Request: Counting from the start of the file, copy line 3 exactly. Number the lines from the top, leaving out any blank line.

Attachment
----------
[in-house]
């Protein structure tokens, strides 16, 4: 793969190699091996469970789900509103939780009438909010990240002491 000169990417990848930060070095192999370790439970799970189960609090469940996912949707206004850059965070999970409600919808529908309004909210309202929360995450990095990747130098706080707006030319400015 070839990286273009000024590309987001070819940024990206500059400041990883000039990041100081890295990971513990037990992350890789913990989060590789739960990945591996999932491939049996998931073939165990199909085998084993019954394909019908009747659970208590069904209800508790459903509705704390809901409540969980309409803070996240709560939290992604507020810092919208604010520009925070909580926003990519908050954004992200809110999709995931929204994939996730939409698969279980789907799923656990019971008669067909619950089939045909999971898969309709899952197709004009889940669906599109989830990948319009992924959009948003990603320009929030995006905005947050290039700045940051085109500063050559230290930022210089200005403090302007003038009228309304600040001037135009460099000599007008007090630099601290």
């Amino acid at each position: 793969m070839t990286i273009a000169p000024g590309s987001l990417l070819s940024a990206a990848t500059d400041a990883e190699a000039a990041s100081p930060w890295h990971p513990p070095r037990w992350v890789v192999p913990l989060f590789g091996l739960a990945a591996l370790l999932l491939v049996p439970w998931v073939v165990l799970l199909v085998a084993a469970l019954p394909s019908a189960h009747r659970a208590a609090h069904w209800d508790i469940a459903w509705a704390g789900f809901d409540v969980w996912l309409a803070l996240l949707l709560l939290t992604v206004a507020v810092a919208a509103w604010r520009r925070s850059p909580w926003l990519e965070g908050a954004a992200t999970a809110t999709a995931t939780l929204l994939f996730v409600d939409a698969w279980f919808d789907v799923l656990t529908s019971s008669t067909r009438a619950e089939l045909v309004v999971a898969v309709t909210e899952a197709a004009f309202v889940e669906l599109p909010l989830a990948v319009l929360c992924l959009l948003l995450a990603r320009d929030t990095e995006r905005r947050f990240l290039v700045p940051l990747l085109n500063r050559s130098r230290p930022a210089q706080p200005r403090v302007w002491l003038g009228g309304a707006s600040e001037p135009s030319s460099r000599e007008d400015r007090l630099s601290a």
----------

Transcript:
């Amino acid at each position: 793969m070839t990286i273009a000169p000024g590309s987001l990417l070819s940024a990206a990848t500059d400041a990883e190699a000039a990041s100081p930060w890295h990971p513990p070095r037990w992350v890789v192999p913990l989060f590789g091996l739960a990945a591996l370790l999932l491939v049996p439970w998931v073939v165990l799970l199909v085998a084993a469970l019954p394909s019908a189960h009747r659970a208590a609090h069904w209800d508790i469940a459903w509705a704390g789900f809901d409540v969980w996912l309409a803070l996240l949707l709560l939290t992604v206004a507020v810092a919208a509103w604010r520009r925070s850059p909580w926003l990519e965070g908050a954004a992200t999970a809110t999709a995931t939780l929204l994939f996730v409600d939409a698969w279980f919808d789907v799923l656990t529908s019971s008669t067909r009438a619950e089939l045909v309004v999971a898969v309709t909210e899952a197709a004009f309202v889940e669906l599109p909010l989830a990948v319009l929360c992924l959009l948003l995450a990603r320009d929030t990095e995006r905005r947050f990240l290039v700045p940051l990747l085109n500063r050559s130098r230290p930022a210089q706080p200005r403090v302007w002491l003038g009228g309304a707006s600040e001037p135009s030319s460099r000599e007008d400015r007090l630099s601290a």